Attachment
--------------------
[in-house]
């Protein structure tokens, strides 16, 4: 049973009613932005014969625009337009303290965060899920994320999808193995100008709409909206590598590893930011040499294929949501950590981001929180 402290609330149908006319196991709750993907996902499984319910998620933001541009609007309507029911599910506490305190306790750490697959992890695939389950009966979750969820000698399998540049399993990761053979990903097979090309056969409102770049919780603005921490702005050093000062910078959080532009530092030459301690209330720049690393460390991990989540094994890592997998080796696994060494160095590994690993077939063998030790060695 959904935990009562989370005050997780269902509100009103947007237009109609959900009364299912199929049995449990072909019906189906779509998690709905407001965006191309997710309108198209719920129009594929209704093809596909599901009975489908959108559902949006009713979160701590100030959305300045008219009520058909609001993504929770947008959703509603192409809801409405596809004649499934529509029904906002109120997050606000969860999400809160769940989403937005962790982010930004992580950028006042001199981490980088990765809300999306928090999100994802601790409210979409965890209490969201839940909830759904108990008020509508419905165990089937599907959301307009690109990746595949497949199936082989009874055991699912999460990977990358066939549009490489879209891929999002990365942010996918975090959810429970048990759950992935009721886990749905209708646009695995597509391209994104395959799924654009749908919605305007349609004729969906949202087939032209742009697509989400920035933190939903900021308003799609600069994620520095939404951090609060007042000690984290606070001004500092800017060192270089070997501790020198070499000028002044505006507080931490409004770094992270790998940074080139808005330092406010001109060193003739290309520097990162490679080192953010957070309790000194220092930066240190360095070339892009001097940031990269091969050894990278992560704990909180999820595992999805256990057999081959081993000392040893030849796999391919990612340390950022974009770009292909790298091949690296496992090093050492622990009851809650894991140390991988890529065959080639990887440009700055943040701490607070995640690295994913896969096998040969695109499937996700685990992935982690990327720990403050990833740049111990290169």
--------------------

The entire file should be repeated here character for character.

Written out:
[in-house]
């Protein structure tokens, strides 16, 4: 049973009613932005014969625009337009303290965060899920994320999808193995100008709409909206590598590893930011040499294929949501950590981001929180 402290609330149908006319196991709750993907996902499984319910998620933001541009609007309507029911599910506490305190306790750490697959992890695939389950009966979750969820000698399998540049399993990761053979990903097979090309056969409102770049919780603005921490702005050093000062910078959080532009530092030459301690209330720049690393460390991990989540094994890592997998080796696994060494160095590994690993077939063998030790060695 959904935990009562989370005050997780269902509100009103947007237009109609959900009364299912199929049995449990072909019906189906779509998690709905407001965006191309997710309108198209719920129009594929209704093809596909599901009975489908959108559902949006009713979160701590100030959305300045008219009520058909609001993504929770947008959703509603192409809801409405596809004649499934529509029904906002109120997050606000969860999400809160769940989403937005962790982010930004992580950028006042001199981490980088990765809300999306928090999100994802601790409210979409965890209490969201839940909830759904108990008020509508419905165990089937599907959301307009690109990746595949497949199936082989009874055991699912999460990977990358066939549009490489879209891929999002990365942010996918975090959810429970048990759950992935009721886990749905209708646009695995597509391209994104395959799924654009749908919605305007349609004729969906949202087939032209742009697509989400920035933190939903900021308003799609600069994620520095939404951090609060007042000690984290606070001004500092800017060192270089070997501790020198070499000028002044505006507080931490409004770094992270790998940074080139808005330092406010001109060193003739290309520097990162490679080192953010957070309790000194220092930066240190360095070339892009001097940031990269091969050894990278992560704990909180999820595992999805256990057999081959081993000392040893030849796999391919990612340390950022974009770009292909790298091949690296496992090093050492622990009851809650894991140390991988890529065959080639990887440009700055943040701490607070995640690295994913896969096998040969695109499937996700685990992935982690990327720990403050990833740049111990290169």